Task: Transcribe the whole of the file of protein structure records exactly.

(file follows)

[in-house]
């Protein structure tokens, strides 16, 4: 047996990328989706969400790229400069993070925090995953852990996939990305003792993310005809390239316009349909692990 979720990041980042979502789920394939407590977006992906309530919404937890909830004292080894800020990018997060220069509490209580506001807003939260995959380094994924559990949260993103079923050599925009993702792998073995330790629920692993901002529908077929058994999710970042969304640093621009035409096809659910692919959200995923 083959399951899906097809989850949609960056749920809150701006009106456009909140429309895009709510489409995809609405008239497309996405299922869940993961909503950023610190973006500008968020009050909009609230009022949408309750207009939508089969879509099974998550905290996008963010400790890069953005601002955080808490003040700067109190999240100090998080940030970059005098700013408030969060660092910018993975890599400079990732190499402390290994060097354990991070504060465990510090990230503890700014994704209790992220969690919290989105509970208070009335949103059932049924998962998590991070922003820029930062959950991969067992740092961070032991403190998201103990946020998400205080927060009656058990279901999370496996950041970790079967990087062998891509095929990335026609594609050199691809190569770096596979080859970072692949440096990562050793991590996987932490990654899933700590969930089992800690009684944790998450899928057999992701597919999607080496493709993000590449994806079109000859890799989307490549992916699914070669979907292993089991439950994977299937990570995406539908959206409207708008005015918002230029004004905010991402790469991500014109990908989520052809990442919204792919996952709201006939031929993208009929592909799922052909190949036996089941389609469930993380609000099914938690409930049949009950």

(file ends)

[in-house]
């Protein structure tokens, strides 16, 4: 047996990328989706969400790229400069993070925090995953852990996939990305003792993310005809390239316009349909692990 979720990041980042979502789920394939407590977006992906309530919404937890909830004292080894800020990018997060220069509490209580506001807003939260995959380094994924559990949260993103079923050599925009993702792998073995330790629920692993901002529908077929058994999710970042969304640093621009035409096809659910692919959200995923 083959399951899906097809989850949609960056749920809150701006009106456009909140429309895009709510489409995809609405008239497309996405299922869940993961909503950023610190973006500008968020009050909009609230009022949408309750207009939508089969879509099974998550905290996008963010400790890069953005601002955080808490003040700067109190999240100090998080940030970059005098700013408030969060660092910018993975890599400079990732190499402390290994060097354990991070504060465990510090990230503890700014994704209790992220969690919290989105509970208070009335949103059932049924998962998590991070922003820029930062959950991969067992740092961070032991403190998201103990946020998400205080927060009656058990279901999370496996950041970790079967990087062998891509095929990335026609594609050199691809190569770096596979080859970072692949440096990562050793991590996987932490990654899933700590969930089992800690009684944790998450899928057999992701597919999607080496493709993000590449994806079109000859890799989307490549992916699914070669979907292993089991439950994977299937990570995406539908959206409207708008005015918002230029004004905010991402790469991500014109990908989520052809990442919204792919996952709201006939031929993208009929592909799922052909190949036996089941389609469930993380609000099914938690409930049949009950």